UAE set to pump more oil to stabilise market
Oil prices have gained over three per cent since Opec and allies announced on June 22 to raise output to meet production caps set in 2016.
Dubai - UAE is ready to help alleviate any supply shortage in crude.
The UAE on Tuesday said it will increase production by 0.2 million barrels per day to 3.5mbpd by the end of 2018 to help meet any oil shortage and will also adhere to the conformity level.
"Opec will, from July 1, strive to adhere to the overall conformity levels for the remaining duration of the Declaration of Cooperation," said Suhail bin Mohammed Faraj Faris Al Mazrouei, Minister of Energy and Industry, on Tuesday.
Abu Dhabi National Oil Company (Adnoc) on Tuesday said it has the capacity to increase production by several hundred thousand barrels per day, if required to meet any potential supply shortage. The company said it can pump as much as 3.3 million barrels per day and will boost output to 3.5 million barrels a day by the end of 2018. The joint Opec and non-Opec producers' committees will monitor overall compliance, Mazrouei said.
"Opec and non-Opec countries participating in the Declaration of Cooperation remain unwavering in their commitment to contribute to market stability, in the interests of producers, consumers and the global economy," Mazrouei said in a statement.
Monica Malik, chief economist, Abu Dhabi Commercial Bank, welcomed the UAE's decision to hike output later this year as it will bring stability in the oil market and also improve government revenues from hydrocarbon sector.
"It is a positive move for the local economy. The UAE wants to have stability in the oil market and like other Opec countries doesn't want to have a shortage of global supply due to some countries seeing lower production in H2 2018, such as Iran," Malik said.
Earlier, she said in a note that the UAE and other Gulf states will benefit from the one million barrel hike announcement by Opec as they have the capacity to hike the output.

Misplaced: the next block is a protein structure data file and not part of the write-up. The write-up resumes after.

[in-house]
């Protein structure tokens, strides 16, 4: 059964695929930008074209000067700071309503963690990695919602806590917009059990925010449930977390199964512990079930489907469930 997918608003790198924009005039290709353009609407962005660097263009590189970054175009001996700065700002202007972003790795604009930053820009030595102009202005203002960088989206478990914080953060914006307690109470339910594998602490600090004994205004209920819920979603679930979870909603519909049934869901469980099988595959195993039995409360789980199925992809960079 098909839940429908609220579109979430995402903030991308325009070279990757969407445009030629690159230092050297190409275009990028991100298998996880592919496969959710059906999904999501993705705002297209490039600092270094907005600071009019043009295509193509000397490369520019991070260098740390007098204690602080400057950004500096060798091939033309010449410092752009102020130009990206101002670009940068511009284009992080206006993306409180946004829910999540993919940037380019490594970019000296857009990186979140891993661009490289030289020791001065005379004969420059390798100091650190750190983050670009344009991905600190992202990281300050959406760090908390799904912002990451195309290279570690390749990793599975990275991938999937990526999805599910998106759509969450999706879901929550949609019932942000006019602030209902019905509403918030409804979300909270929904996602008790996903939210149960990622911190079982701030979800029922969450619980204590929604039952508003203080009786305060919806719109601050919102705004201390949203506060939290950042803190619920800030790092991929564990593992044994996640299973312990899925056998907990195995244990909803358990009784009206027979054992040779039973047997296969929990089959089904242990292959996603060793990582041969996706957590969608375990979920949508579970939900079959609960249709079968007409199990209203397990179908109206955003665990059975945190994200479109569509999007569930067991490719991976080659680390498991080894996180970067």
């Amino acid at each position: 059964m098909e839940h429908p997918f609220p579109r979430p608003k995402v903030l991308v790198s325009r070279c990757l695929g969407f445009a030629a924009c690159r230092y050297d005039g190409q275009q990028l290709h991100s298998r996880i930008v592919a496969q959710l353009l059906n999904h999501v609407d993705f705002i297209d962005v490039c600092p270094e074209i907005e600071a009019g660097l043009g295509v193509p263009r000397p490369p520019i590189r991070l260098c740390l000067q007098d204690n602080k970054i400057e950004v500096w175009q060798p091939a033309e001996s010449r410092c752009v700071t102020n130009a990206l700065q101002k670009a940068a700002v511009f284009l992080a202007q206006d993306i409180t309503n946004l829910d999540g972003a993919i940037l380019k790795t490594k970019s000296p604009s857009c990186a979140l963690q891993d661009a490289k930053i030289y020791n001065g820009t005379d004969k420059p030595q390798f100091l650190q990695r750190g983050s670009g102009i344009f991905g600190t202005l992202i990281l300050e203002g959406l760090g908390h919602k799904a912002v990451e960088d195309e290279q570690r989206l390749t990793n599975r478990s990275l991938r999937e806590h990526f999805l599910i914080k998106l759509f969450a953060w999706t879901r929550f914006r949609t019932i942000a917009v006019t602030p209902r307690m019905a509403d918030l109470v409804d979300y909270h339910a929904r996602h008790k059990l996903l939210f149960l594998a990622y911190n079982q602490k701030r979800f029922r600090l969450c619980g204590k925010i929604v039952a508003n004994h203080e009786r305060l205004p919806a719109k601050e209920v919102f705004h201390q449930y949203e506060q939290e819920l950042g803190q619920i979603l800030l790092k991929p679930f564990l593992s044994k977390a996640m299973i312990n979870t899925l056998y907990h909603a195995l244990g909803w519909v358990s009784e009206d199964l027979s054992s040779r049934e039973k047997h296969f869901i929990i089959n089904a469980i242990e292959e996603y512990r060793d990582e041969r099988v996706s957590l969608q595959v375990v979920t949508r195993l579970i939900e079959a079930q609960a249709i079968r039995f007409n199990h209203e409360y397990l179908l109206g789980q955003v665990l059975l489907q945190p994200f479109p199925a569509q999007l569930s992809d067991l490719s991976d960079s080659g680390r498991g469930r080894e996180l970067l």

The UAE was the fourth largest Opec producer with 2.89 million barrels per day in June after Saudi Arabia (10.3mbpd), Iraq (4.5mbpd) and Iran (3.7mpbd).
Malik noted that the UAE has started increasing investments in hydrocarbon sector to meet future demands.
"We have already seen a move towards UAE increasing investment in hydrocarbon sector. The UAE can increase production at a point when oil price remaining high so they will increase their market share and it is positive for economic outlook and also the fiscal positon will see a surplus this year due to higher oil revenues," she said.
Earlier, Saudi Arabia had also pledged to add barrels amid calls by US President Donald Trump for more oil from the Opec members.
Oil prices have gained over three per cent since Opec and allies announced on June 22 to raise output to meet production caps set in 2016. Brent crude was trading at 78.05 a barrel at 4pm UAE time on Tuesday.
Michael Armstrong, regional director for the Middle East, Africa and south Asia (Measa), FCA and Institute of Chartered Accountants in England and Wales (ICAEW), said due to surge in oil price, the UAE economy will bounce back in 2018 with growth accelerate from 1.5 per cent last year to 2.6 per cent this year.
He said oil sector contracted by 1.6 per cent last year mainly because of the Opec mandate that saw the UAE cut its oil production by 150,000 barrels per day from an average of 3.09mbpd in Q4 2016 to an average of 2.89m in Q4 2017, representing a drop of nearly 6.4 per cent.
"Given the extension of the Opec agreement to end of 2018, we expect oil sector growth to be limited this year, especially given the UAE's increasing compliance with the production cuts, which averaged 124 per cent in the first three months of 2018," ICAEW said.
Vijay Valecha, chief market analyst at Century Financial Brokers, said the UAE's crude oil production peaked in October 2016 at 3.13 million bpd and has declined since then in line with the Opec production cuts.
"With Trump not backing off on Iran sanctions, lot of geopolitical risk is there on crude oil and 1mpbd of Iranian crude oil production could be lost to the market. This is on the top of 1.5 mbpd of Venezuelan production lost during the last two years and another disruption expected from Libya due to rising conflicts. About 450,000bpd of exports has been lost due to Libyan conflict.
"At the same time, demand has risen sharply in China and India with their import rising by a combined 962,000 bpd. If supply doesn't rise, we expect Brent prices to touch $85 by year end as markets will be in a deficit," Valecha said.